Mare Nostrum: Geoarchaeology of Ports in the Mediterranean
Summary of the research project
Professor Christophe Morhange’s research project at Iméra, Institute for Advanced Study of Aix-Marseille University, aims to deepen his interdisciplinary approach to shed light on the history of Mediterranean coastlines. The project will focus on five main geo-historical questions, ranging from reconstructing paleo-environments to studying the impacts of human activities (anthropisation), as well as the dynamics of shorelines and the history of natural hazards. The ultimate goal is to achieve a “geoarchaeological grammar of ancient ports” to provide better context for any archaeological and historical research in the Anthropocene along the Mediterranean coastlines.
Since the end of World War II, geosciences and biosciences have revolutionized the practice of archaeologists and historians, leading to major advances in archaeological knowledge. However, these advancements have had little impact on archaeological excavations in river or coastal contexts. Professor Christophe Morhange, along with his team from CEREGE and CCJ (MMSH, ARKAIA institute), has developed an innovative interdisciplinary approach that combines archaeosciences, geosciences, and biosciences.
Reconstruction of paleo-environments and history of ancient coastlines
Professor Morhange aims to develop a synthesis work on five main geo-historical questions. He notably explores the history of sea-level in relation to coastal archaeology, studying the mobility of the water level and its impacts on the occupation of coastlines since prehistory. He also emphasizes the reconstruction of paleo-environments and the archaeology of coastal landscapes, which allow for a better contextualization of archaeological excavations and the assessment of habitability and vulnerability of coastal settlements.
Shoreline dynamics and impacts of human activities
Another important research axis concerns the history of shoreline deformation and the mobility of ports over the long term. Professor Morhange examines the processes of progressive isolation of ports and their impact on the environmental history of ancient ports. He also addresses the history of human impact and pollution, collaborating closely with geochemists and archaeo-palynologists for a comprehensive multidisciplinary approach.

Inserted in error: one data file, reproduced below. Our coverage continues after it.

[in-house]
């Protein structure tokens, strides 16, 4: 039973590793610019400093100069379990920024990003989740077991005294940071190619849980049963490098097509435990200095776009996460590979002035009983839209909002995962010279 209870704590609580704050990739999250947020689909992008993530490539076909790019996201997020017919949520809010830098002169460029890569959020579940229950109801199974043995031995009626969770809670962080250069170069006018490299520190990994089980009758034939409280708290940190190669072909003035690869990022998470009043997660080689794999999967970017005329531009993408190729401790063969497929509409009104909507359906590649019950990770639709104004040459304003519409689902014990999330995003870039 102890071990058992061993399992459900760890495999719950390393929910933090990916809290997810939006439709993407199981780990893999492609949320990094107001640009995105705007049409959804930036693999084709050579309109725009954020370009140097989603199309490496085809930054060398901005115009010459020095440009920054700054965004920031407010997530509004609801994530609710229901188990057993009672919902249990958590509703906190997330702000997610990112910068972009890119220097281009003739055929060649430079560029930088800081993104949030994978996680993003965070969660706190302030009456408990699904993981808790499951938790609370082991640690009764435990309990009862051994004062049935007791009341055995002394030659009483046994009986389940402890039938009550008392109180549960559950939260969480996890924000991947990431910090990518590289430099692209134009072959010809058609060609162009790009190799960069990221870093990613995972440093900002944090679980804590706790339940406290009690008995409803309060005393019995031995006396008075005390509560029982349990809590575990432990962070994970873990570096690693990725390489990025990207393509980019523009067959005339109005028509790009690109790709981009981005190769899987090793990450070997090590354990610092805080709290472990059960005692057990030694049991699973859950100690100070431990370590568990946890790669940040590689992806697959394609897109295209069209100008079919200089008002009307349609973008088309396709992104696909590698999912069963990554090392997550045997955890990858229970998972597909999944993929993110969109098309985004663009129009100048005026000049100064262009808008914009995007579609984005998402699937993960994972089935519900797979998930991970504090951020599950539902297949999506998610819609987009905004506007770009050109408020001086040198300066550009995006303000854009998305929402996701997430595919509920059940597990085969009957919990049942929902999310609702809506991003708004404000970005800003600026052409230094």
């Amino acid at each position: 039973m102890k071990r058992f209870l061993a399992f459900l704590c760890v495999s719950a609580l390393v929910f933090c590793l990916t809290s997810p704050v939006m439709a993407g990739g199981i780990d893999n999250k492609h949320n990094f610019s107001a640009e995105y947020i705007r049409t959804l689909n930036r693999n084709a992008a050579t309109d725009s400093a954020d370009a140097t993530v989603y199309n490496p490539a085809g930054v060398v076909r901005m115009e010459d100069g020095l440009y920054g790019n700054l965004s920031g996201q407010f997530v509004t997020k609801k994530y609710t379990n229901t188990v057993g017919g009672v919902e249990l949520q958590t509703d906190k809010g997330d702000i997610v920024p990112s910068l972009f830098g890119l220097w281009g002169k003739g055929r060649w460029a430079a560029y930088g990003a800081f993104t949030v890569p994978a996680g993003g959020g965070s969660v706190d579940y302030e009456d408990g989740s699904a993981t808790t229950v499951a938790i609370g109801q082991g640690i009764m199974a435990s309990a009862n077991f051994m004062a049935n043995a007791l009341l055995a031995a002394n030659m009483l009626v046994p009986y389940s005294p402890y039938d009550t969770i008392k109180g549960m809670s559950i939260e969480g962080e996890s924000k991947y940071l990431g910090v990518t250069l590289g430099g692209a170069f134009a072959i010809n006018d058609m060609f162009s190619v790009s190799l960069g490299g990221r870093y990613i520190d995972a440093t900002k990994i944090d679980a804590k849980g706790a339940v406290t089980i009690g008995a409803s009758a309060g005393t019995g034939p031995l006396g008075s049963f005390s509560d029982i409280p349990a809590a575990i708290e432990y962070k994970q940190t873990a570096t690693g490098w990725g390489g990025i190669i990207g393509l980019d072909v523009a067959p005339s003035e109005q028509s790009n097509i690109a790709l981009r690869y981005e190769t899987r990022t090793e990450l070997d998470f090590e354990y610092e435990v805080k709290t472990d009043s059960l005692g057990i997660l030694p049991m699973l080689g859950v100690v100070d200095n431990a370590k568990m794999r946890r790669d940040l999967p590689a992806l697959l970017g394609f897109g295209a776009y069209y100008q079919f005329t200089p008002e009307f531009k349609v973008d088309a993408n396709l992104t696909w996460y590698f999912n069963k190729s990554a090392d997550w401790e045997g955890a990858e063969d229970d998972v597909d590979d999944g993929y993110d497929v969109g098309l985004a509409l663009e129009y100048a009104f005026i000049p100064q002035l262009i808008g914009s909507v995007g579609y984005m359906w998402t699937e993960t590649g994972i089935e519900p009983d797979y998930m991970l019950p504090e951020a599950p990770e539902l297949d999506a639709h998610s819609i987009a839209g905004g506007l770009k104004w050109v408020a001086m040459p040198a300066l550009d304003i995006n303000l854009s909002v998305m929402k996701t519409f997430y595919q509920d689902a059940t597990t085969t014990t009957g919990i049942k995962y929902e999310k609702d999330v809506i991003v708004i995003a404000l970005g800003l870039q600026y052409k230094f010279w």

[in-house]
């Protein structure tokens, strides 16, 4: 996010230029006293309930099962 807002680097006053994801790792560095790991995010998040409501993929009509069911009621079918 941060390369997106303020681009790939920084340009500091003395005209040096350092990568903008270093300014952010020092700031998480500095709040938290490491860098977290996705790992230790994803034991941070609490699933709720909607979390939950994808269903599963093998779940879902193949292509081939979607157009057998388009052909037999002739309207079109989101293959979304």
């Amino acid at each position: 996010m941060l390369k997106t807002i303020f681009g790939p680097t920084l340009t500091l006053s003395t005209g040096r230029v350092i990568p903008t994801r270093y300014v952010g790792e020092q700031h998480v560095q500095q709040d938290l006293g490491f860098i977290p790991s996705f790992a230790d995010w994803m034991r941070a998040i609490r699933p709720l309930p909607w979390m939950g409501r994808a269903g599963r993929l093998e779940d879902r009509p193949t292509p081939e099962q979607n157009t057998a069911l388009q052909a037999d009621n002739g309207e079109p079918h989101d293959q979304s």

Finally, the research project focuses on studying the complex history of natural hazards in the face of the growth of neo-catastrophist publications. Professor Morhange seeks to highlight the complexity of these risks in the Anthropocene era, taking into account climate changes and disruptions of ecosystems.
Professor Christophe Morhange is a geomorphologist specialized in the study of coastlines and sea-level variations. After obtaining his certification in history and geography in 1986, he became an agrégé in geography in 1987. He then worked as a cartographer at the ORSTOM center in Tahiti from 1987 to 1989 before becoming an agrégé professor of history and geography in La Réunion from 1989 to 1990.
He later turned to research and obtained a Ph.D. in geomorphology and marine biology from the University of Provence in 1994. After being elected as an associate professor in geography at the University of Provence in 1994, he became a full professor in 2005. From 2000 to 2005, he was also a junior member of the IUF (Institut Universitaire de France) working on a geoarchaeological study of ancient ports in the Mediterranean.
Over the years, Professor Morhange has led and participated in numerous research programs on coastal geography and paleo-environments in archaeological contexts. His research has focused on various coastal areas, including the Nile Delta, Malta, the Red Sea, the Sea of Oman, and the Persian Gulf.
The main thematic axes of his research include coastal geomorphology and the study of bio-indicators of sea-level, geoarchaeology, and the silting of ancient harbor basins with an interest in the history of pollution, as well as the study of coastal paleo-environments and natural hazards.
His main objective is to develop a “geoarchaeological grammar of ancient ports,” a theme he initiated 30 years ago during archaeological excavations at the Old Port of Marseille.
Professor Christophe Morhange has the particularity of adopting a multidisciplinary approach, collaborating with archaeologists, historians, biologists, geochemists, and palynologists to deepen his research. In 2021, he was appointed as a “Directeur d’Études Cumulant” at EPHE (PSL) on the chair of archaeosciences and environmental history.